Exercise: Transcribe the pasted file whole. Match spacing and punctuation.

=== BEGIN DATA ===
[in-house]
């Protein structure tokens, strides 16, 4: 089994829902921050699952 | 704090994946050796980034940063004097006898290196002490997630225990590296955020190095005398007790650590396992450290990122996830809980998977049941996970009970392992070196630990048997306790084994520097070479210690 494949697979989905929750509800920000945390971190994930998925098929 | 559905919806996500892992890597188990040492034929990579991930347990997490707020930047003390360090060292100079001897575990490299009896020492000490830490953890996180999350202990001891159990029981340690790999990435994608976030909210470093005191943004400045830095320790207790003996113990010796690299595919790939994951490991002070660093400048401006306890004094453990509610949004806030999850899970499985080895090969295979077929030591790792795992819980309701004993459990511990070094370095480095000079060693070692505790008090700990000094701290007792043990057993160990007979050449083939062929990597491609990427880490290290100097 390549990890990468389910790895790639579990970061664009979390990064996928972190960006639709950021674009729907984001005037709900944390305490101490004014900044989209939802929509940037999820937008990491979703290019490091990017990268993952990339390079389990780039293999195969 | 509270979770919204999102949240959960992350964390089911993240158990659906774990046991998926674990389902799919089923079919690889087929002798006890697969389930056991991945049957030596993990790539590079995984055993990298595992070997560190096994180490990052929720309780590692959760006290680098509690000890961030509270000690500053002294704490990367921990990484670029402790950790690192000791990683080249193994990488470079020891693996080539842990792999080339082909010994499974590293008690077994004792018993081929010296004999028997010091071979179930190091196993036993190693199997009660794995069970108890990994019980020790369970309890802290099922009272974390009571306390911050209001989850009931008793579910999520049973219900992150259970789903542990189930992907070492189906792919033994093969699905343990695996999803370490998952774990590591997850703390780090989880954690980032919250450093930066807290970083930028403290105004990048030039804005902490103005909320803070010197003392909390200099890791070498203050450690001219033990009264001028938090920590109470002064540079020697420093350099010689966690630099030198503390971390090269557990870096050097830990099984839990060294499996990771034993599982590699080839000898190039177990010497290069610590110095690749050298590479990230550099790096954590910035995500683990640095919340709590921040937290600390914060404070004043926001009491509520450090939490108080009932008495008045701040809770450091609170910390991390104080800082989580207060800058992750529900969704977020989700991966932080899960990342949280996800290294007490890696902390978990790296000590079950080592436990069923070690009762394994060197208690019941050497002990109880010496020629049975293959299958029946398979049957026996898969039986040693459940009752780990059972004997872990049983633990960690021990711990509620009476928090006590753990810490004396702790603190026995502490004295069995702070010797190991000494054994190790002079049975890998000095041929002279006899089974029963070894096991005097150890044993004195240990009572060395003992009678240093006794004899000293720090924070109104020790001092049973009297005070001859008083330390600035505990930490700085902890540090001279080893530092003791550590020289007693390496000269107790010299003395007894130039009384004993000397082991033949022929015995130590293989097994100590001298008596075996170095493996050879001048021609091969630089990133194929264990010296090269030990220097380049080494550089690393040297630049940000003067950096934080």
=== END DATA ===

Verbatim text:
[in-house]
């Protein structure tokens, strides 16, 4: 089994829902921050699952 | 704090994946050796980034940063004097006898290196002490997630225990590296955020190095005398007790650590396992450290990122996830809980998977049941996970009970392992070196630990048997306790084994520097070479210690 494949697979989905929750509800920000945390971190994930998925098929 | 559905919806996500892992890597188990040492034929990579991930347990997490707020930047003390360090060292100079001897575990490299009896020492000490830490953890996180999350202990001891159990029981340690790999990435994608976030909210470093005191943004400045830095320790207790003996113990010796690299595919790939994951490991002070660093400048401006306890004094453990509610949004806030999850899970499985080895090969295979077929030591790792795992819980309701004993459990511990070094370095480095000079060693070692505790008090700990000094701290007792043990057993160990007979050449083939062929990597491609990427880490290290100097 390549990890990468389910790895790639579990970061664009979390990064996928972190960006639709950021674009729907984001005037709900944390305490101490004014900044989209939802929509940037999820937008990491979703290019490091990017990268993952990339390079389990780039293999195969 | 509270979770919204999102949240959960992350964390089911993240158990659906774990046991998926674990389902799919089923079919690889087929002798006890697969389930056991991945049957030596993990790539590079995984055993990298595992070997560190096994180490990052929720309780590692959760006290680098509690000890961030509270000690500053002294704490990367921990990484670029402790950790690192000791990683080249193994990488470079020891693996080539842990792999080339082909010994499974590293008690077994004792018993081929010296004999028997010091071979179930190091196993036993190693199997009660794995069970108890990994019980020790369970309890802290099922009272974390009571306390911050209001989850009931008793579910999520049973219900992150259970789903542990189930992907070492189906792919033994093969699905343990695996999803370490998952774990590591997850703390780090989880954690980032919250450093930066807290970083930028403290105004990048030039804005902490103005909320803070010197003392909390200099890791070498203050450690001219033990009264001028938090920590109470002064540079020697420093350099010689966690630099030198503390971390090269557990870096050097830990099984839990060294499996990771034993599982590699080839000898190039177990010497290069610590110095690749050298590479990230550099790096954590910035995500683990640095919340709590921040937290600390914060404070004043926001009491509520450090939490108080009932008495008045701040809770450091609170910390991390104080800082989580207060800058992750529900969704977020989700991966932080899960990342949280996800290294007490890696902390978990790296000590079950080592436990069923070690009762394994060197208690019941050497002990109880010496020629049975293959299958029946398979049957026996898969039986040693459940009752780990059972004997872990049983633990960690021990711990509620009476928090006590753990810490004396702790603190026995502490004295069995702070010797190991000494054994190790002079049975890998000095041929002279006899089974029963070894096991005097150890044993004195240990009572060395003992009678240093006794004899000293720090924070109104020790001092049973009297005070001859008083330390600035505990930490700085902890540090001279080893530092003791550590020289007693390496000269107790010299003395007894130039009384004993000397082991033949022929015995130590293989097994100590001298008596075996170095493996050879001048021609091969630089990133194929264990010296090269030990220097380049080494550089690393040297630049940000003067950096934080």